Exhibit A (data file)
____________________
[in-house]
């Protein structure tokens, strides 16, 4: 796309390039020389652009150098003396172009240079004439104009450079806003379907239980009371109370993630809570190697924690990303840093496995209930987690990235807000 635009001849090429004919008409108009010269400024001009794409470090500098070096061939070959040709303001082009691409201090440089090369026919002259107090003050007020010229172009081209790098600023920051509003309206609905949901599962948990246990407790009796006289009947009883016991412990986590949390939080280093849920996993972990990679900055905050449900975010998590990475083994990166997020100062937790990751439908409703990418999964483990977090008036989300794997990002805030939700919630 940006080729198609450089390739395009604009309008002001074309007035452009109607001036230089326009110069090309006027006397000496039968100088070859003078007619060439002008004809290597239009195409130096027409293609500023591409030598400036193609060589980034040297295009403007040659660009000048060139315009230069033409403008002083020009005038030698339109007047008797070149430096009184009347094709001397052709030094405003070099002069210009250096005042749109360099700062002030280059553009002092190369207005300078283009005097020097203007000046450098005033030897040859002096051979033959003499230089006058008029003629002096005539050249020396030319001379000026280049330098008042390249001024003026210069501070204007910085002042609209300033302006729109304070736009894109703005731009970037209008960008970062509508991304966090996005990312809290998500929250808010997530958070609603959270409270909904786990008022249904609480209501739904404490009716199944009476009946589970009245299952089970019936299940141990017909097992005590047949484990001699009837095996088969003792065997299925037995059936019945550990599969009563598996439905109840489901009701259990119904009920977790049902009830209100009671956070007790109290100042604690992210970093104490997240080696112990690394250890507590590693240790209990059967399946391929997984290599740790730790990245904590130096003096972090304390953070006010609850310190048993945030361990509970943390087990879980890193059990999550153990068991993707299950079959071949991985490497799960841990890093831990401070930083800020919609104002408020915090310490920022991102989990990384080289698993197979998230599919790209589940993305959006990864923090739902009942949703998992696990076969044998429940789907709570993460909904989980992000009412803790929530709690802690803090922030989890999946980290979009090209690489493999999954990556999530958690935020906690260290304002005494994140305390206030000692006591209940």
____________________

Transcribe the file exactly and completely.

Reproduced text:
[in-house]
């Protein structure tokens, strides 16, 4: 796309390039020389652009150098003396172009240079004439104009450079806003379907239980009371109370993630809570190697924690990303840093496995209930987690990235807000 635009001849090429004919008409108009010269400024001009794409470090500098070096061939070959040709303001082009691409201090440089090369026919002259107090003050007020010229172009081209790098600023920051509003309206609905949901599962948990246990407790009796006289009947009883016991412990986590949390939080280093849920996993972990990679900055905050449900975010998590990475083994990166997020100062937790990751439908409703990418999964483990977090008036989300794997990002805030939700919630 940006080729198609450089390739395009604009309008002001074309007035452009109607001036230089326009110069090309006027006397000496039968100088070859003078007619060439002008004809290597239009195409130096027409293609500023591409030598400036193609060589980034040297295009403007040659660009000048060139315009230069033409403008002083020009005038030698339109007047008797070149430096009184009347094709001397052709030094405003070099002069210009250096005042749109360099700062002030280059553009002092190369207005300078283009005097020097203007000046450098005033030897040859002096051979033959003499230089006058008029003629002096005539050249020396030319001379000026280049330098008042390249001024003026210069501070204007910085002042609209300033302006729109304070736009894109703005731009970037209008960008970062509508991304966090996005990312809290998500929250808010997530958070609603959270409270909904786990008022249904609480209501739904404490009716199944009476009946589970009245299952089970019936299940141990017909097992005590047949484990001699009837095996088969003792065997299925037995059936019945550990599969009563598996439905109840489901009701259990119904009920977790049902009830209100009671956070007790109290100042604690992210970093104490997240080696112990690394250890507590590693240790209990059967399946391929997984290599740790730790990245904590130096003096972090304390953070006010609850310190048993945030361990509970943390087990879980890193059990999550153990068991993707299950079959071949991985490497799960841990890093831990401070930083800020919609104002408020915090310490920022991102989990990384080289698993197979998230599919790209589940993305959006990864923090739902009942949703998992696990076969044998429940789907709570993460909904989980992000009412803790929530709690802690803090922030989890999946980290979009090209690489493999999954990556999530958690935020906690260290304002005494994140305390206030000692006591209940």